United States: Due Diligence Of Mexican Companies With Foreign Trade Activities

Last Updated: August 12 2013
Article by Mauricio Llamas and Javier A. Cortés

On occasion, global investors considering the potential acquisition of Mexican import/export companies will conduct corporate audits of the target companies, and their audit procedures will be primarily focused on a detailed review of the corporate documents that support the targets' commercial relationships with their shareholders, creditors, customers, and suppliers. These global investors should be aware of the need to analyze the documentation relating to the companies' foreign trade transactions and, in particular, the areas concerned with the day-to-day conduct of said transactions.

A dramatic example of the potential risks and serious consequences that can result from failing to review the daily foreign trade activities of companies with cross-border commercial activities, particularly maquila (in-bond) companies involved in global corporate restructuring processes, is the case1 of a maquila company located in the border region between the United States and Mexico. In this case, the new investors realized only after the acquisition of the maquila company that it was being used as a warehouse for illegal substances.

Although this case reflects an extreme and unusual situation, it reinforces that investors should always have a more in-depth knowledge of the foreign trade transactions of the Mexican companies that they intend to acquire, for the following reasons:

  • The penalties in Mexican customs matters are much higher than the tax penalties applicable to equivalent conduct (for instance, fines of 130 percent of the allegedly omitted foreign trade contributions, compared to fines of 55 percent of the value of other unpaid taxes).
  • In addition to the payment of fines, there is a risk of seizure of machinery or raw materials that do not meet the documentary formalities pertaining to their importation.
  • The description of the conduct considered to be administrative wrongdoing in Mexican Customs Law is similar, and in some cases identical, to the description of the criminal conduct in customs matters set forth in the Federal Tax Code in force in Mexico, which unfortunately, allows the authorities significant discretion with regard to the type of penalty to impose.

During a due diligence procedure to acquire a Mexican company with significant foreign trade transactions, investors should be aware when reviewing the target's audited financial statements that such financial statements may not properly reflect the company's foreign trade activities. The reasons include the following:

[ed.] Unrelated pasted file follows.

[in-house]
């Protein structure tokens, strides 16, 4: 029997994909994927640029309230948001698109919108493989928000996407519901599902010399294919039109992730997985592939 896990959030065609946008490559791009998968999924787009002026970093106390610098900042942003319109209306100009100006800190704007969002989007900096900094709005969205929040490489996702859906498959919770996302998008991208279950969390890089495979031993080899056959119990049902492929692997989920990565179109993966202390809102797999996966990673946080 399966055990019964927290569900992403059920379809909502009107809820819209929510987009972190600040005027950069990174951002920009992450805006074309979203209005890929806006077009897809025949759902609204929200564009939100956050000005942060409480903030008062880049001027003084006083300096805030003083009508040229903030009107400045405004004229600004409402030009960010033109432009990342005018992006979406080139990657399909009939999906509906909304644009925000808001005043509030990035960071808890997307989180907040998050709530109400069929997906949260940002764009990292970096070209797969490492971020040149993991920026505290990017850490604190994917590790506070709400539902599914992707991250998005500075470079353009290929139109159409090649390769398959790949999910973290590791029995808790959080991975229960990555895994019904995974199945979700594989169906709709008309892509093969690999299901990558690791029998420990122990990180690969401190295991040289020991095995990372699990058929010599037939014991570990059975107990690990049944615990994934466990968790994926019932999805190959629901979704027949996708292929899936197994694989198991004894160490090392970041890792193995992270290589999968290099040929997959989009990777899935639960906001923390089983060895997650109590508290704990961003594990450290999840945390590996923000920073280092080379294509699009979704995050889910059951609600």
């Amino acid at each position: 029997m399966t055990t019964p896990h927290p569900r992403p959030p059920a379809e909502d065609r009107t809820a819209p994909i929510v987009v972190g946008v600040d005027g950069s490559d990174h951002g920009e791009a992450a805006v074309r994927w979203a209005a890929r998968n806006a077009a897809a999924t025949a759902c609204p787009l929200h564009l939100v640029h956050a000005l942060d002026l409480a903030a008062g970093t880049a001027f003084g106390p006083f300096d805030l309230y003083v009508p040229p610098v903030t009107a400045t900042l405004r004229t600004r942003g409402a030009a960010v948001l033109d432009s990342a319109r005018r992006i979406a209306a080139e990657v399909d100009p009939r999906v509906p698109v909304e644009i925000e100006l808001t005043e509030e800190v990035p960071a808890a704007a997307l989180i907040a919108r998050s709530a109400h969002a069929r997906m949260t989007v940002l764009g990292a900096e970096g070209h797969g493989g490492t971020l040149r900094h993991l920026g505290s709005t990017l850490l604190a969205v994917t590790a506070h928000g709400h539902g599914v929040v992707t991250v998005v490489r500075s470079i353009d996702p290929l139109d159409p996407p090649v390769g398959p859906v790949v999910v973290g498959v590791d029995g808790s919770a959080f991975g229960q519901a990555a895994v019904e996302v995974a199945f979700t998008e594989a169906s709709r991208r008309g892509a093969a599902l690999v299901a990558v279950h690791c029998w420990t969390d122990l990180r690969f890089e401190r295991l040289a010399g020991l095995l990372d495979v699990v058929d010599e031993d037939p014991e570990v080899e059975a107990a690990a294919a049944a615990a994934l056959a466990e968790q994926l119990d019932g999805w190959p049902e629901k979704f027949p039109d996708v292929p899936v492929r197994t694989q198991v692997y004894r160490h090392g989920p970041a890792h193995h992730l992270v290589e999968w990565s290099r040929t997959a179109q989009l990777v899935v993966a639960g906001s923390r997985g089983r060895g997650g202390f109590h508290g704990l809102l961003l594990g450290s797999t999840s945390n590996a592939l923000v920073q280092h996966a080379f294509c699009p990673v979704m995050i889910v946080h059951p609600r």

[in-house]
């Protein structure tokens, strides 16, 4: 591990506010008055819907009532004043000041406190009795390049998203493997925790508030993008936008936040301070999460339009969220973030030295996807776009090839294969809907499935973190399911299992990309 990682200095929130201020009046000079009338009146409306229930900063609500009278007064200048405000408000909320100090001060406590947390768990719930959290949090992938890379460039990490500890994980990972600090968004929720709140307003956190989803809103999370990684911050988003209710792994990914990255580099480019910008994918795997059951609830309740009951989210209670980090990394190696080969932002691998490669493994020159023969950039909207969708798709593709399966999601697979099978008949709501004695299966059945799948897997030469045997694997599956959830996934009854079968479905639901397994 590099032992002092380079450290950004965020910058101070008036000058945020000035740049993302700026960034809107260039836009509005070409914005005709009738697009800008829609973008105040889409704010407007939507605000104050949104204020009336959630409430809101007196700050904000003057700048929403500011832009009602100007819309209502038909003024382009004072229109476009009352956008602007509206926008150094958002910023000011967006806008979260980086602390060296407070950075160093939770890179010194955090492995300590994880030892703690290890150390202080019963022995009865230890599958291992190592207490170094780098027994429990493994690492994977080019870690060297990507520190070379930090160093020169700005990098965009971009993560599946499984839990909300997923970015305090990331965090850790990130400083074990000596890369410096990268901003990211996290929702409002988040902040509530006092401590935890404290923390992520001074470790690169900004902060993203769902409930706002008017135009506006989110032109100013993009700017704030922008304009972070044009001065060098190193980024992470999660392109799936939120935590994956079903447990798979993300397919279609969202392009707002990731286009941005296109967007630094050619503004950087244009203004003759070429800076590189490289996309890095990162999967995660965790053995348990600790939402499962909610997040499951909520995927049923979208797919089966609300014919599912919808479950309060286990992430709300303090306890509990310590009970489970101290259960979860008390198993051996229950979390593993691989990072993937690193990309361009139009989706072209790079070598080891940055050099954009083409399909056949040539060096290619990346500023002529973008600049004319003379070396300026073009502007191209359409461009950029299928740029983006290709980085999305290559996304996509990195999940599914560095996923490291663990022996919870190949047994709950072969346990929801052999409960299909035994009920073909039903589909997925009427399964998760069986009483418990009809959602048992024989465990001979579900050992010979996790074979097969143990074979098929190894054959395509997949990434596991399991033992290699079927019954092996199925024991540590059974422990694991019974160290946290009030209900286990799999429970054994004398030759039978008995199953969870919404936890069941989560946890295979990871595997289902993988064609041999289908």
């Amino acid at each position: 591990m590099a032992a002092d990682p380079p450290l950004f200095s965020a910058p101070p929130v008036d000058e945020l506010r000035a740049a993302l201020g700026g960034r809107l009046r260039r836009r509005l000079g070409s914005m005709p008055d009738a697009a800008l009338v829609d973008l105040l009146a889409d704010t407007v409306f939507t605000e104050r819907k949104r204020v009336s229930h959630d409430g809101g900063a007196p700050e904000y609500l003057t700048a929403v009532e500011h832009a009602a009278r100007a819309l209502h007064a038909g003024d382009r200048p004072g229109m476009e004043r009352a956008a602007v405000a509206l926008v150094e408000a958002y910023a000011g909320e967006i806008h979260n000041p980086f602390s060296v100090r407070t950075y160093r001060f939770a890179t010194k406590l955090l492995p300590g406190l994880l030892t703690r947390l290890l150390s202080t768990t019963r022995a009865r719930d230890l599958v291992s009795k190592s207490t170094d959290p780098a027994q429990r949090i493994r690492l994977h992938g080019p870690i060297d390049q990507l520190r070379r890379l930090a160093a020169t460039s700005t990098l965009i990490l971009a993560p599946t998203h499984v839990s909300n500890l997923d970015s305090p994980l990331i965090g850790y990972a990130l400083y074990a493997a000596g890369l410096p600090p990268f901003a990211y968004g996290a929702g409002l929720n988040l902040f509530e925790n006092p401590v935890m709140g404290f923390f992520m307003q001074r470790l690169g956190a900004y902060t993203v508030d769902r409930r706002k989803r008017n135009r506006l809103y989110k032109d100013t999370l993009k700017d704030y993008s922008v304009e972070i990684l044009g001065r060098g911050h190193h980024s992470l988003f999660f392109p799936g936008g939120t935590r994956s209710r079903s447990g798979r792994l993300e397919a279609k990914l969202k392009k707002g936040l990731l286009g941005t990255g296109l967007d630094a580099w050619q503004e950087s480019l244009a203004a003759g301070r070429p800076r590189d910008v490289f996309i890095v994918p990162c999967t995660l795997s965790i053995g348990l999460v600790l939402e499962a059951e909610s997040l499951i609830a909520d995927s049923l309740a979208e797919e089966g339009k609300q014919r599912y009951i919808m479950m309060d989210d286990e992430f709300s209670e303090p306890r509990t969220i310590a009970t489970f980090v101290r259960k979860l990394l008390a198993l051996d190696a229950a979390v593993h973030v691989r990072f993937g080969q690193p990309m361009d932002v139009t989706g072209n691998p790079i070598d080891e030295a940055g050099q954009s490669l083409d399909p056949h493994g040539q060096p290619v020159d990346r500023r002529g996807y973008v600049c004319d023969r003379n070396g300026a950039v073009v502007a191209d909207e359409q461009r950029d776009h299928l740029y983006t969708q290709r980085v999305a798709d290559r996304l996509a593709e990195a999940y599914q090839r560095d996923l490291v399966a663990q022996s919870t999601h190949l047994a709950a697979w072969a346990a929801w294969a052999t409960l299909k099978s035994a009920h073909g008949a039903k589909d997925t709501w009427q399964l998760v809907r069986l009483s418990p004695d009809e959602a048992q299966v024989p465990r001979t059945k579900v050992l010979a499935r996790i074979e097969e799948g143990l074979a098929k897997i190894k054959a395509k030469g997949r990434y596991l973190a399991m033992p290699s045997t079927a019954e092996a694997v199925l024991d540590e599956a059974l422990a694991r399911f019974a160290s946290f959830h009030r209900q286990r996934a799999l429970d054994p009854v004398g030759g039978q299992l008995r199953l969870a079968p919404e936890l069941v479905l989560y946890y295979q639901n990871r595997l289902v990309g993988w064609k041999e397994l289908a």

• The internal tax department most likely does not review foreign trade transactions due to the special nature of the subject, notwithstanding their potential adverse tax consequences.
  • The auditors who prepared the audited financial statements were not obligated to analyze the company's foreign trade activities, because such review is not required by the Mexican Federal Tax Code and its Regulations, even though these activities are within the sole regulatory authority of the Mexican Tax Administration Service. In fact, Mexican auditors often do not consider foreign trade activities important to the scope of their review because they know it is highly unlikely that they will be questioned on such matters by the tax authorities.


In accordance with Mexican Customs Law, importers must retain the documents supporting the lawful introduction of foreign-origin assets for as long as they have such assets in their possession. If they do not do so, these assets can be seized by the authorities even after a five-year period, which is the mandatory maintenance period for accounting records relative to domestic transactions.

It is therefore advisable, during the course of a legal review of Mexican companies with cross-border trade activities, to establish a specific procedure for the review of their activities. Such procedures could include requiring the disclosure of the representative documentation supporting the lawfulness of these activities and even requesting the opportunity to pose specific questions to employees tasked with the traffic areas, to detect the risks that could arise from these transactions for future shareholders.

Finally, it bears mentioning that due to the high percentage of errors and discrepancies in foreign trade transactions of Mexican companies, the Mexican Tax Administration Service created in its organization chart a specialized office for the audit of foreign trade transactions in the year 2012. The purpose of this office, which shows the focus being given to the area, is to increase taxation in these areas and avoid, to the fullest extent possible, the evasion of payment of foreign trade taxes and the noncompliance with non-tariff permits.

Footnotes

1.The lawsuit was filed in California by two companies that had purchased an industrial plant in the State of Tamaulipas, México against the former owner, a conglomerate whose Mexican plant built specialized furniture. According to the complaint, the seller focused on providing information on the profitability of the plant but hid regular incursions of a Mexican drug cartel to the facilities. See www.themonitor.com, May 18, 2013.

The content of this article is intended to provide a general guide to the subject matter. Specialist advice should be sought about your specific circumstances.

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